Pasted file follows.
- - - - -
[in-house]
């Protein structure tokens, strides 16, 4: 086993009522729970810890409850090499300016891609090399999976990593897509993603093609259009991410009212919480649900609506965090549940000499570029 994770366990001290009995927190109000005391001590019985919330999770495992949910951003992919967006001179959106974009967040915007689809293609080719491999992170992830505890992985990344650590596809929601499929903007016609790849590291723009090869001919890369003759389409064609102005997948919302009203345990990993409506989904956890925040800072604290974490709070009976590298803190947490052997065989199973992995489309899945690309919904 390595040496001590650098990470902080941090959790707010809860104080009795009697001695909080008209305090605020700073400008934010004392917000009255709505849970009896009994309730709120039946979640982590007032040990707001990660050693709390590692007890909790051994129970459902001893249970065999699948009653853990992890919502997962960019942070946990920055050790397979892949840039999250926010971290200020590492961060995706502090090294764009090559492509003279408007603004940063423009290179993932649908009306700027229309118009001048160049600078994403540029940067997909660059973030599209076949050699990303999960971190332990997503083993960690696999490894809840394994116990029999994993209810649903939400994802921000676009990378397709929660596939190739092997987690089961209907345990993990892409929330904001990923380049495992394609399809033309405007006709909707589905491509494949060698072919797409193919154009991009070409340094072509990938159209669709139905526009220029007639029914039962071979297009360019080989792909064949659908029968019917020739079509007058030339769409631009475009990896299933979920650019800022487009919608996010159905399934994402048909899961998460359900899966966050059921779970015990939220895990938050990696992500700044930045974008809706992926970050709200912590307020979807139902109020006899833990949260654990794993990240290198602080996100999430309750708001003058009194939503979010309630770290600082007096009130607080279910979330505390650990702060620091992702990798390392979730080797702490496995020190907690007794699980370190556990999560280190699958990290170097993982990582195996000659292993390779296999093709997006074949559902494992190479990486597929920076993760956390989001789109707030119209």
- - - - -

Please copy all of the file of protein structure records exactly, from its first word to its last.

[in-house]
């Protein structure tokens, strides 16, 4: 086993009522729970810890409850090499300016891609090399999976990593897509993603093609259009991410009212919480649900609506965090549940000499570029 994770366990001290009995927190109000005391001590019985919330999770495992949910951003992919967006001179959106974009967040915007689809293609080719491999992170992830505890992985990344650590596809929601499929903007016609790849590291723009090869001919890369003759389409064609102005997948919302009203345990990993409506989904956890925040800072604290974490709070009976590298803190947490052997065989199973992995489309899945690309919904 390595040496001590650098990470902080941090959790707010809860104080009795009697001695909080008209305090605020700073400008934010004392917000009255709505849970009896009994309730709120039946979640982590007032040990707001990660050693709390590692007890909790051994129970459902001893249970065999699948009653853990992890919502997962960019942070946990920055050790397979892949840039999250926010971290200020590492961060995706502090090294764009090559492509003279408007603004940063423009290179993932649908009306700027229309118009001048160049600078994403540029940067997909660059973030599209076949050699990303999960971190332990997503083993960690696999490894809840394994116990029999994993209810649903939400994802921000676009990378397709929660596939190739092997987690089961209907345990993990892409929330904001990923380049495992394609399809033309405007006709909707589905491509494949060698072919797409193919154009991009070409340094072509990938159209669709139905526009220029007639029914039962071979297009360019080989792909064949659908029968019917020739079509007058030339769409631009475009990896299933979920650019800022487009919608996010159905399934994402048909899961998460359900899966966050059921779970015990939220895990938050990696992500700044930045974008809706992926970050709200912590307020979807139902109020006899833990949260654990794993990240290198602080996100999430309750708001003058009194939503979010309630770290600082007096009130607080279910979330505390650990702060620091992702990798390392979730080797702490496995020190907690007794699980370190556990999560280190699958990290170097993982990582195996000659292993390779296999093709997006074949559902494992190479990486597929920076993760956390989001789109707030119209």